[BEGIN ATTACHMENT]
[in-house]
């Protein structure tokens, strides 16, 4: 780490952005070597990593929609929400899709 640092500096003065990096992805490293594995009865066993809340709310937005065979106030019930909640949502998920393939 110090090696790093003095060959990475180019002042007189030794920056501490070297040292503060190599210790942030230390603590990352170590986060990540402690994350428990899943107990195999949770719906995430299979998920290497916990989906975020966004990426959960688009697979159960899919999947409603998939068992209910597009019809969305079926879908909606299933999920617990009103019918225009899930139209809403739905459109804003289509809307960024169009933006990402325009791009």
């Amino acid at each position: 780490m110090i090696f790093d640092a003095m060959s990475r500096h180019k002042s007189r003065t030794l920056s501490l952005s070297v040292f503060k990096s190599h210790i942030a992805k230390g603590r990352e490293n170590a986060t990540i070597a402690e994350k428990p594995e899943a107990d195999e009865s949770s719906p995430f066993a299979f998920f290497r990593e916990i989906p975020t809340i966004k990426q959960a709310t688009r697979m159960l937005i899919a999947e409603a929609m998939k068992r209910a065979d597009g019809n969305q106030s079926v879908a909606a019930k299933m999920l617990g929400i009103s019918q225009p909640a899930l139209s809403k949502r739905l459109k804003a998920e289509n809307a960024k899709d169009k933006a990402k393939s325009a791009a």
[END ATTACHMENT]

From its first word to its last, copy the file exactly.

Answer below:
[in-house]
């Protein structure tokens, strides 16, 4: 780490952005070597990593929609929400899709 640092500096003065990096992805490293594995009865066993809340709310937005065979106030019930909640949502998920393939 110090090696790093003095060959990475180019002042007189030794920056501490070297040292503060190599210790942030230390603590990352170590986060990540402690994350428990899943107990195999949770719906995430299979998920290497916990989906975020966004990426959960688009697979159960899919999947409603998939068992209910597009019809969305079926879908909606299933999920617990009103019918225009899930139209809403739905459109804003289509809307960024169009933006990402325009791009």
């Amino acid at each position: 780490m110090i090696f790093d640092a003095m060959s990475r500096h180019k002042s007189r003065t030794l920056s501490l952005s070297v040292f503060k990096s190599h210790i942030a992805k230390g603590r990352e490293n170590a986060t990540i070597a402690e994350k428990p594995e899943a107990d195999e009865s949770s719906p995430f066993a299979f998920f290497r990593e916990i989906p975020t809340i966004k990426q959960a709310t688009r697979m159960l937005i899919a999947e409603a929609m998939k068992r209910a065979d597009g019809n969305q106030s079926v879908a909606a019930k299933m999920l617990g929400i009103s019918q225009p909640a899930l139209s809403k949502r739905l459109k804003a998920e289509n809307a960024k899709d169009k933006a990402k393939s325009a791009a």